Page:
Garlic, the Gateway-Foundation Herb

There is a myriad of wonderful herbs and spices that we often overlook as actual health-boosting additions to our foods.   Our common herbs such as cilantro, basil, thyme, green onions, ginger, turmeric, oregano, in fact, offer immeasurable health benefits by virtue of their powerful phytochemical and antioxidant properties!  Antioxidants (such as Vitamin C, A, E and minerals such as copper, zinc, selenium) help combat the so-called free-radicals (rogue molecule products of metabolism), which are linked to degenerative diseases, including cancer, as well as the aging process.

 Who would have guessed?

Herbs and spices have been found to reduce inflammation, protect against infection, help to detoxify the liver and cleanse the lungs and other organs; they also help prevent the cell damage that can lead to rheumatoid arthritis, osteoporosis, heart disease, atherosclerosis, among other degenerative diseases.

The National Institute on Aging in Baltimore, Maryland uses the Oxygen Radical Absorbance Capacity (ORAC) scale to establish the antioxidant levels contained in foods.  It turns out that herbs and spices have a higher ORAC level (more antioxidants) than even most fruits and vegetables.   For example, one teaspoon of oregano has almost 4 times more antioxidant capability than 1/2 cup of red grapes, while one teaspoon of cinammon is even higher at 7 times.

 Garlic: the Gateway Herb

To anchor ourselves in the use of fresh and dried herbs, we can start with the spice / herb of herbs –  GARLIC.  The main reason is that garlic is one of the most powerful of herbs for its many health benefits and, particularly, because it has a proven track record of preventing and treating many diseases and infections, boosting the action of the immune system, combating heart disease and some types of cancer.  Once we start adding garlic to our food on a daily or weekly basis, we establish a healthy habit, that can lead to the regular and consistent use of other herbs; perhaps combining garlic with onions and oregano, or garlic with basil and turmeric or thyme, and so on.

Common Spices and Herbs and their Nutritional/Medicinal Values

Here are just a few common herbs and spices that we can use in our cooking and salads, and the health benefits that they can offer:

Ginger:  antioxidant, anti-inflammatory, anti-tumor, helps eliminate intestinal gas, helps reduce dizziness, nausea, vomiting associated with motion sickness and during pregnancy.

Cilantro:  anti-viral, anti-bacterial; good for detoxification of the body from heavy metals such as mercury, lead, and aluminum, helps lower blood sugar, protects against urinary tract infection, good for the digestive system.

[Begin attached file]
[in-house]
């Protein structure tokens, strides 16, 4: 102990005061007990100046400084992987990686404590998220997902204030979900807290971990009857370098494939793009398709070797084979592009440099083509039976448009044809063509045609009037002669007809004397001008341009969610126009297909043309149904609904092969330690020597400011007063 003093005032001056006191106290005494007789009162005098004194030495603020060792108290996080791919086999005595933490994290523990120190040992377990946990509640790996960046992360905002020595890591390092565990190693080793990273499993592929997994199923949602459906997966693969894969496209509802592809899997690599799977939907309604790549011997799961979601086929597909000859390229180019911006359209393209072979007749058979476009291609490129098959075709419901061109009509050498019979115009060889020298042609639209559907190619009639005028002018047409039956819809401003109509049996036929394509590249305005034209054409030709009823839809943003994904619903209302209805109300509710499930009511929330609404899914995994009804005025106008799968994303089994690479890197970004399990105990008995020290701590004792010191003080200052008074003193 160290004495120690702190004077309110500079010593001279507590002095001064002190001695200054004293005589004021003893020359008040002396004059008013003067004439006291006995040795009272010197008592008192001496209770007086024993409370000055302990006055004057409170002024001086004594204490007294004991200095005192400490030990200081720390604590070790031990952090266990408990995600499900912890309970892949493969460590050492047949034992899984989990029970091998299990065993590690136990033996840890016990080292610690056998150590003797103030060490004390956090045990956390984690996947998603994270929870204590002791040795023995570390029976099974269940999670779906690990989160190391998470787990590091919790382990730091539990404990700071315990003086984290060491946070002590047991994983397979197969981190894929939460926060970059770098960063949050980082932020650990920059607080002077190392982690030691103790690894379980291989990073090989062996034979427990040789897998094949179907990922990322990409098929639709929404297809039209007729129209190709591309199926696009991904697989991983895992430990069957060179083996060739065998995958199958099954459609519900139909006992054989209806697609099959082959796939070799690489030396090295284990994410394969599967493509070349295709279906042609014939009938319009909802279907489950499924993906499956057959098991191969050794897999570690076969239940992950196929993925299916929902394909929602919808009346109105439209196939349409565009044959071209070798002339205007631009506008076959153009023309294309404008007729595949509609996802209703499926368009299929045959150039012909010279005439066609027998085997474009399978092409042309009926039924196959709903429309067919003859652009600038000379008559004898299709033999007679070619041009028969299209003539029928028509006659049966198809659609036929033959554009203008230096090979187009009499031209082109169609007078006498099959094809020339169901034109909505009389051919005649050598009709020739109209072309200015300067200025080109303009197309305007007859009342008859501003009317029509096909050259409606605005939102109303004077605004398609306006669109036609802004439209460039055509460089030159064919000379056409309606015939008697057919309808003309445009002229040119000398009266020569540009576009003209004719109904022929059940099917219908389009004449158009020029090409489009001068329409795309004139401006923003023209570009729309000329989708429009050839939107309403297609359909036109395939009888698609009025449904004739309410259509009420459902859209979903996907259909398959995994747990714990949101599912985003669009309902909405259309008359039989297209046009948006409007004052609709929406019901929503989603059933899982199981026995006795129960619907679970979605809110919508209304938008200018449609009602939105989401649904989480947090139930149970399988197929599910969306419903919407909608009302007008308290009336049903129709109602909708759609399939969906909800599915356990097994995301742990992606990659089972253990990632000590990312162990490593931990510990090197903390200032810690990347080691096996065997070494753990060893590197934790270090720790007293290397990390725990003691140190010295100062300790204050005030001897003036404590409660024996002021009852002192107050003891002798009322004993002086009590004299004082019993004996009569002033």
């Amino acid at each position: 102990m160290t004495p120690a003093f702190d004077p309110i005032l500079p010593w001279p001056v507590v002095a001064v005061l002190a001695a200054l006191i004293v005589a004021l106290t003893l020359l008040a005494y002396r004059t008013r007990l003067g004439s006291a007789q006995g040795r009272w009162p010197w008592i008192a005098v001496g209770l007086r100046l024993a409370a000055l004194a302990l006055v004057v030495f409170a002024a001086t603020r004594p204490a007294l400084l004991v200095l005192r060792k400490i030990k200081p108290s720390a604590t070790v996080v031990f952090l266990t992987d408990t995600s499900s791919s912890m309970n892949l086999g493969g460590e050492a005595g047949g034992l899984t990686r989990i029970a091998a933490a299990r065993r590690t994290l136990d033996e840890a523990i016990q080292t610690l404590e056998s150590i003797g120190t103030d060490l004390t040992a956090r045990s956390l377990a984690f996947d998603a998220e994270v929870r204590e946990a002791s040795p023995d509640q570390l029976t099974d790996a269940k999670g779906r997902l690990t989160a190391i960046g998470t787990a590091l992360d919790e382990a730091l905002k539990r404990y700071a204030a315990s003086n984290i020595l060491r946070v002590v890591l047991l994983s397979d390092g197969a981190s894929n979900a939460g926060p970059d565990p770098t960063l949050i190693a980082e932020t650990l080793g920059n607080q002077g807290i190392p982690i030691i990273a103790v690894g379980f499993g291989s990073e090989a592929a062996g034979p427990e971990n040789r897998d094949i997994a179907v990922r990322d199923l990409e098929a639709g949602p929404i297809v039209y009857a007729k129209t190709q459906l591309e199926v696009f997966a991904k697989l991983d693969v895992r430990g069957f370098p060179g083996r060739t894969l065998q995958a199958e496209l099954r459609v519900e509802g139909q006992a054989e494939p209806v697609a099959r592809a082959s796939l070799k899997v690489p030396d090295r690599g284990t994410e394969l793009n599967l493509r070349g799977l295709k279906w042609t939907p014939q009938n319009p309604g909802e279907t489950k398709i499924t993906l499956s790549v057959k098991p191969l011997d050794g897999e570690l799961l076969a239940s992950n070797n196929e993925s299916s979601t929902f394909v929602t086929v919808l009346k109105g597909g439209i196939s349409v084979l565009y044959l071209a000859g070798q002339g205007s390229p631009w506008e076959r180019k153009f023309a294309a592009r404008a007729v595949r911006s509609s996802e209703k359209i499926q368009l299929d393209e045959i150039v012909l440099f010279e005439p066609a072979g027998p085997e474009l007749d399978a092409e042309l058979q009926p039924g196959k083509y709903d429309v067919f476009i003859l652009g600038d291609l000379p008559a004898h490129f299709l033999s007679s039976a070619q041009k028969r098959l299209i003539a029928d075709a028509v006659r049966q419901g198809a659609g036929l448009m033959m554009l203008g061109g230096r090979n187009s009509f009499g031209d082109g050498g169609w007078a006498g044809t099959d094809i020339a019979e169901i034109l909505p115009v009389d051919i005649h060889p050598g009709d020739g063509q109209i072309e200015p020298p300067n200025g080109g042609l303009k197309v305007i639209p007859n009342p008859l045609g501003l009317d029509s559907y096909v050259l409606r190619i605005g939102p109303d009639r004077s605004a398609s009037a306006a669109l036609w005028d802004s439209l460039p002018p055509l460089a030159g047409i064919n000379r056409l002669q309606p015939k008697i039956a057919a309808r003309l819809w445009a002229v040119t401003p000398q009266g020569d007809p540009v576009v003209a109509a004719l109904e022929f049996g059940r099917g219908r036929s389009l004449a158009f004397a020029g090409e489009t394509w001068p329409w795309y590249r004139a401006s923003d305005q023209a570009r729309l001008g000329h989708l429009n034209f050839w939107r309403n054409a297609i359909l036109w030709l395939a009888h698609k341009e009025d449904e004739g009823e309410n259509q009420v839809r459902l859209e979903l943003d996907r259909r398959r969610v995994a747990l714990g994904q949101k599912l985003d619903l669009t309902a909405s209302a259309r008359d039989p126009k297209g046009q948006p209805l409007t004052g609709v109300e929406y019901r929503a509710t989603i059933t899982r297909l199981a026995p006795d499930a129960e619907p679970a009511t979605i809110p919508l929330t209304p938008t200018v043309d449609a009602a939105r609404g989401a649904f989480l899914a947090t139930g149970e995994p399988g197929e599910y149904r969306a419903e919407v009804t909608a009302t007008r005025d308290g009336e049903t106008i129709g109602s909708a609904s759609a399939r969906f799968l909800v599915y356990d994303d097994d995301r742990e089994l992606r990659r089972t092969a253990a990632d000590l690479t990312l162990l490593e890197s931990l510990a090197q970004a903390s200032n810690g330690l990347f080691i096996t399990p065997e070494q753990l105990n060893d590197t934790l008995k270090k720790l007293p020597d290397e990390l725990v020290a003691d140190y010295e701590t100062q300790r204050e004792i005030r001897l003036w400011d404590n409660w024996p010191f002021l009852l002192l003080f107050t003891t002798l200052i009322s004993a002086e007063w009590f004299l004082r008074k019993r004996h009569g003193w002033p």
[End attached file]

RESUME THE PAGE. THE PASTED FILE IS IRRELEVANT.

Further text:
Basil:  anti-inflammatory, beta-carotene-rich to protect against free-radical damage of cells, including blood vessel lining, also contains Vitamin C, magnesium, potassium and calcium.

Thyme:  disinfectant, good for lung and respiratory conditions such as bronchitis and asthma, acts as an antioxidant, good source of calcium, manganese and iron; has one of the highest polyphenol contents of common herbs and spices (polyphenols help block inflammation).

Green Onions:  help loosen phlegm from the lungs, stimulate appetite, help protect against colon cancer.

Turmeric:  anti-inflammatory, helps detoxify the liver, disinfectant, anti-bacterial, digestive aid, helps with weight loss.

Oregano:   anti-bacterial, anti-fungal, anti-parasitic, good source of iron, manganese, calcium, Vitamin C, Vitamin A, as well as Omega 3 fatty acids; has one of the highest polyphenol contents of common herbs and spices (polyphenols help block inflammation in the body).

Start with Garlic!

Certainly, good nutrition plays a major role in keeping us healthy and resistant to illness.  The body is dependant for life on the proteins, vitamins and minerals and water that we provide it to function normally, maintain proper metabolism and remove wastes.  Herbs and spices can serve as a powerful additional source of protection to our health.  Start with garlic as a foundation herb.   And, be diligent in using fresh and dried herbs and spices to increase the nutritive and  medicinal value of what you eat!

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